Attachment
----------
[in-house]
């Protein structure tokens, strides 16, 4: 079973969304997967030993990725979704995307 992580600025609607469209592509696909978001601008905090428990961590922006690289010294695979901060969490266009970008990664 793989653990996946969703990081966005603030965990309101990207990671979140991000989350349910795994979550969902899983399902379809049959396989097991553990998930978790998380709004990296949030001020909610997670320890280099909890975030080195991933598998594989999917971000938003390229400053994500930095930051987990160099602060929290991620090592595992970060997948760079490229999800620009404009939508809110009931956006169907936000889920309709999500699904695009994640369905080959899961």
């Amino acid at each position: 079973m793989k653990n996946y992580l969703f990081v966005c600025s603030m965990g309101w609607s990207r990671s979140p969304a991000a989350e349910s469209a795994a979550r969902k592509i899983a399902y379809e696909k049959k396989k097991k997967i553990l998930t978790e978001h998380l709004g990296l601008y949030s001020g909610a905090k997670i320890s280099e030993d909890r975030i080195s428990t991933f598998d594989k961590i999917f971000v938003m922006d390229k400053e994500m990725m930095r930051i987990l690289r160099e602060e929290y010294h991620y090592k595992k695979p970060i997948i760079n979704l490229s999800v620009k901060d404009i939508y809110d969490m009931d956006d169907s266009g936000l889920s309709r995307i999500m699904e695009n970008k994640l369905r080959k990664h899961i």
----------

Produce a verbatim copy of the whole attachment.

[in-house]
């Protein structure tokens, strides 16, 4: 079973969304997967030993990725979704995307 992580600025609607469209592509696909978001601008905090428990961590922006690289010294695979901060969490266009970008990664 793989653990996946969703990081966005603030965990309101990207990671979140991000989350349910795994979550969902899983399902379809049959396989097991553990998930978790998380709004990296949030001020909610997670320890280099909890975030080195991933598998594989999917971000938003390229400053994500930095930051987990160099602060929290991620090592595992970060997948760079490229999800620009404009939508809110009931956006169907936000889920309709999500699904695009994640369905080959899961």
């Amino acid at each position: 079973m793989k653990n996946y992580l969703f990081v966005c600025s603030m965990g309101w609607s990207r990671s979140p969304a991000a989350e349910s469209a795994a979550r969902k592509i899983a399902y379809e696909k049959k396989k097991k997967i553990l998930t978790e978001h998380l709004g990296l601008y949030s001020g909610a905090k997670i320890s280099e030993d909890r975030i080195s428990t991933f598998d594989k961590i999917f971000v938003m922006d390229k400053e994500m990725m930095r930051i987990l690289r160099e602060e929290y010294h991620y090592k595992k695979p970060i997948i760079n979704l490229s999800v620009k901060d404009i939508y809110d969490m009931d956006d169907s266009g936000l889920s309709r995307i999500m699904e695009n970008k994640l369905r080959k990664h899961i």